The Lion Gate in this wall gets its name from the relief above the entrance that depicts a lion devouring the head of a bull. It’s actually not part of the original wall but was placed there in the 5th century AD to reduce the size of the gate to make it easier to defend.

Butrint15

While the highlight of Butrint National Park is definitely the archaeological site, it is also a great place for nature lovers who can visit to see the lakes and wetlands, along with rare species of birds and plants.

Also close by are the beaches of Ksamil where we spent a leisurely afternoon having some lunch and watching the few brave souls from our group (the kiddo was one of them!) who went for a swim in the chilly, chilly water.

KsamilBeaches

To finish off an awesome day we headed back to the hotel for some relaxing time before dinner. We played a couple of games of cards and there may have been naps had by all. :-)

From there it was up to Lekursi Castle at the top of a mountain that overlooked the city of Saranda below. The castle is now home to a restaurant too and it was delicious! We were also treated to a little show as another tour group that was there had booked some local musicians for music and dancing. It was very lively and our guide even joined in!

Although I didn’t get any photos from inside, this link will take you to a very thorough post about the castle and its restaurant with some great photos.

Fortress restaurant in Saranda
View from the restaurant overlooking Saranda and the islands off towards Greece

I don’t think it’s hard to see why this was my favourite day of our trip eh?  A visit to a UNESCO site. Really cool ruins in a wooded setting. Leisurely lunch overlooking the water with the feel of the sea breezes. And then the sunset atop a mountain at an old castle. Yeah, this was pretty much a perfect day.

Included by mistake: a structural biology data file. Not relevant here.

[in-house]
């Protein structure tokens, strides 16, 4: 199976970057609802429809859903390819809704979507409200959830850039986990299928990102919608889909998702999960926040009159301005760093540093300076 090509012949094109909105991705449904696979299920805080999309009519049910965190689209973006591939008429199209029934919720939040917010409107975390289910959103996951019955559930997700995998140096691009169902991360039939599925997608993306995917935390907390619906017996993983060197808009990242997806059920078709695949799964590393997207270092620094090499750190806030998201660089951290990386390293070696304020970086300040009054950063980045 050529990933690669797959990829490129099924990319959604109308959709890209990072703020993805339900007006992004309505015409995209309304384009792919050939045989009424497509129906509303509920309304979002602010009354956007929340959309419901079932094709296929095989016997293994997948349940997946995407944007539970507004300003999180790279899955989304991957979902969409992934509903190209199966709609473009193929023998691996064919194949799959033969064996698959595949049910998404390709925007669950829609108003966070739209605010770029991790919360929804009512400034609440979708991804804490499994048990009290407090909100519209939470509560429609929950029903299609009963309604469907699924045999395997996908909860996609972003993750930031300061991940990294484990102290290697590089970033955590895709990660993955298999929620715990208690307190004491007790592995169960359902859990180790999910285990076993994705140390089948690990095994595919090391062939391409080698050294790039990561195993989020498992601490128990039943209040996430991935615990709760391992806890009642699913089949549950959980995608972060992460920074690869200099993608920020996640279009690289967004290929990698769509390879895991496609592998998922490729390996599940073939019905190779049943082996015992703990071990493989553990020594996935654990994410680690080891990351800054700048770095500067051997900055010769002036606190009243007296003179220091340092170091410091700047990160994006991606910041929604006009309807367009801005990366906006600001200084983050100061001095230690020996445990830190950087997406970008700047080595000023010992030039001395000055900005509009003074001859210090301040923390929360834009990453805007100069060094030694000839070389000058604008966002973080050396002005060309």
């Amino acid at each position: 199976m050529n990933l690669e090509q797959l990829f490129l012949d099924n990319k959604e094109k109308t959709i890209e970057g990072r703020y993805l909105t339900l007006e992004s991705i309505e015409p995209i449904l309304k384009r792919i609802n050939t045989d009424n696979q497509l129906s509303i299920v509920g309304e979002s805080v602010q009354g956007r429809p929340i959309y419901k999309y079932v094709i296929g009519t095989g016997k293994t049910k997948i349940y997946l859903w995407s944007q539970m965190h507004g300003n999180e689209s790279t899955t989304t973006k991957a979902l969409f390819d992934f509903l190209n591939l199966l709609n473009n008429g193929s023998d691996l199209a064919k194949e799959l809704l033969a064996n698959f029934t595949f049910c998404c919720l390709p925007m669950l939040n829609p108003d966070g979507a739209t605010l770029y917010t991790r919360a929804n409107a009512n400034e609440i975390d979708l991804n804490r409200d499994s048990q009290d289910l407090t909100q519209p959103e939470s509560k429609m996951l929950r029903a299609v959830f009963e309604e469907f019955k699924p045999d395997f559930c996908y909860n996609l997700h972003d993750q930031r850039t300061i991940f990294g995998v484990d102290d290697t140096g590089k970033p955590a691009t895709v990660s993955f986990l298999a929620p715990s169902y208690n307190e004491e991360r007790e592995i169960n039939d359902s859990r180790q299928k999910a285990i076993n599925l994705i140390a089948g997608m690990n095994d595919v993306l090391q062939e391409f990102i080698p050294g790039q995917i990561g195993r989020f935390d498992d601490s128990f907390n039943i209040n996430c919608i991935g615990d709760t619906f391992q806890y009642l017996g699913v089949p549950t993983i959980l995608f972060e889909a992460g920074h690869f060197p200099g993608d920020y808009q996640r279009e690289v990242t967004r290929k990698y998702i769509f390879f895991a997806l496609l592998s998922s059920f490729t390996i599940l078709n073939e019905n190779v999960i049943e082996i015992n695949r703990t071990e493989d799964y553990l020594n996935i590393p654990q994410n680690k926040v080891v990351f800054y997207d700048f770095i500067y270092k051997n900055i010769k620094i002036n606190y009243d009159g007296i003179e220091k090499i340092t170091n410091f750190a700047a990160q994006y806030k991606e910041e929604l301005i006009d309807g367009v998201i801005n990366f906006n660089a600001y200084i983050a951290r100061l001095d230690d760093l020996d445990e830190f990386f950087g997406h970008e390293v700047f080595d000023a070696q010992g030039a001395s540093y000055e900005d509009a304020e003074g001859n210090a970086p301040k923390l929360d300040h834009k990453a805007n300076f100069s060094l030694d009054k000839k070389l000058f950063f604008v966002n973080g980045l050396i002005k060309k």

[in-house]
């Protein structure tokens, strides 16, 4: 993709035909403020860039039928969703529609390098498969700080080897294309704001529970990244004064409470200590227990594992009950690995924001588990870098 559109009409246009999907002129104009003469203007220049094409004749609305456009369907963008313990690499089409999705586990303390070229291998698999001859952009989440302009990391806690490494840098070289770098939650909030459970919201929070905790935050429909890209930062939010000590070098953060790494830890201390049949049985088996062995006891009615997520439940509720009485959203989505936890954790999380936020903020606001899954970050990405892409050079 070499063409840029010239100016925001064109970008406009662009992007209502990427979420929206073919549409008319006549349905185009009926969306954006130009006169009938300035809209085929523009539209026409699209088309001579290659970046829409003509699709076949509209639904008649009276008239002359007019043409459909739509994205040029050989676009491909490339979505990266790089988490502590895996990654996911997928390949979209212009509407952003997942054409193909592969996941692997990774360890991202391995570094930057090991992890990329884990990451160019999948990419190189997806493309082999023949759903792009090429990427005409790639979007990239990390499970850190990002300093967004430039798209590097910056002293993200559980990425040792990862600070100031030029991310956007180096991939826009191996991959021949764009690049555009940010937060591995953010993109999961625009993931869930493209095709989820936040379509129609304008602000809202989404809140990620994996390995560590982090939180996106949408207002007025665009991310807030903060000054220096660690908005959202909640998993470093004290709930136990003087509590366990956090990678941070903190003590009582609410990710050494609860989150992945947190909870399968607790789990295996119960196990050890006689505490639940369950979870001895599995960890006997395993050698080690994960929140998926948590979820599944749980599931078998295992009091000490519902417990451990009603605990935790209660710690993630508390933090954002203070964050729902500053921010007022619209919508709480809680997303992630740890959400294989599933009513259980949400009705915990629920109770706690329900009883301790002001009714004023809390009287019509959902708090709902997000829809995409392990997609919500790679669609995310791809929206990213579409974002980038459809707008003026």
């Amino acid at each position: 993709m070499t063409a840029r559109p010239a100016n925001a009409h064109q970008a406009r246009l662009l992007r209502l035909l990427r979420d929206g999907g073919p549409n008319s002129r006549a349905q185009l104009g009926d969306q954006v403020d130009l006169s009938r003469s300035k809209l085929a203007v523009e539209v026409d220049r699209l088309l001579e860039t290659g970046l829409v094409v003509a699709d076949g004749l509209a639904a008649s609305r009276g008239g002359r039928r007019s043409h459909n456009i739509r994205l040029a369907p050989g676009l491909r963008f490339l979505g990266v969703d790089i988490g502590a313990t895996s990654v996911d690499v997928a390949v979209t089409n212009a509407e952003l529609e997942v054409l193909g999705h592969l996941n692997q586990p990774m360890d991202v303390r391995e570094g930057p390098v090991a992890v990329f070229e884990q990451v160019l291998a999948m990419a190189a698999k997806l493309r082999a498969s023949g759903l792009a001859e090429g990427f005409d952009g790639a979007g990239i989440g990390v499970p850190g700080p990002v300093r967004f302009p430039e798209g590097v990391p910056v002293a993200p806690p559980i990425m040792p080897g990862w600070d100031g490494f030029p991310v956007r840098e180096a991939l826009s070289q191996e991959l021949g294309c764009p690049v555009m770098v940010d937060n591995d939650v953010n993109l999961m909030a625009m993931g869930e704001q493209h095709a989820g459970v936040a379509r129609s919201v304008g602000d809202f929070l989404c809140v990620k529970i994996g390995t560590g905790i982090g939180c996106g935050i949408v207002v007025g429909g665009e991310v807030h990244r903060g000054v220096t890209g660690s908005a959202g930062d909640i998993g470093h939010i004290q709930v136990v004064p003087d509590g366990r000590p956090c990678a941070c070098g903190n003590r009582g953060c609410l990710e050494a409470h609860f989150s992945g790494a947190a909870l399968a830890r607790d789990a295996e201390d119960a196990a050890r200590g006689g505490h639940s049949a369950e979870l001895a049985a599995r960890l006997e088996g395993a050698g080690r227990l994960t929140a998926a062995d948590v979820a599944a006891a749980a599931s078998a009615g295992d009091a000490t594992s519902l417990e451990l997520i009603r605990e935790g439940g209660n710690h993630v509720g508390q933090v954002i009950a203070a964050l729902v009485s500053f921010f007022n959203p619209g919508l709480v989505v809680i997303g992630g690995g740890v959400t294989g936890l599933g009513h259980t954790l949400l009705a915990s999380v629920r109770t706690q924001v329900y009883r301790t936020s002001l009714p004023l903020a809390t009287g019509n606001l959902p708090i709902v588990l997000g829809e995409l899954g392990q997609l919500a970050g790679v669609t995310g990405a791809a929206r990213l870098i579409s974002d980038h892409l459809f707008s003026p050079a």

To read more about our adventures on our tour around Albania, please feel free to check out these posts:

Albania Trip Summary Post

Previous Post: An Evening Stroll Around Saranda

Next Post: Where to Stay in Saranda: Hotel Brilant

 

2 Comments

  • I can totally see why this would be the favorite day! The site looks huge! It seems so rare for a site like that to be so open for exploring, but also makes for a more exciting visit. The scenery doesn’t hurt either :)
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    • Oh yes, it is really big and I imagine some people could spend a whole day there depending on their interest level in that history. It was really easy to explore too. I sometimes get frustrated when visiting places that have a longer list of “don’t do this” and “don’t do that” than things you actually can do. I know it helps to preserve them but it was really nice just exploring along the paths and through the woods without feeling like that.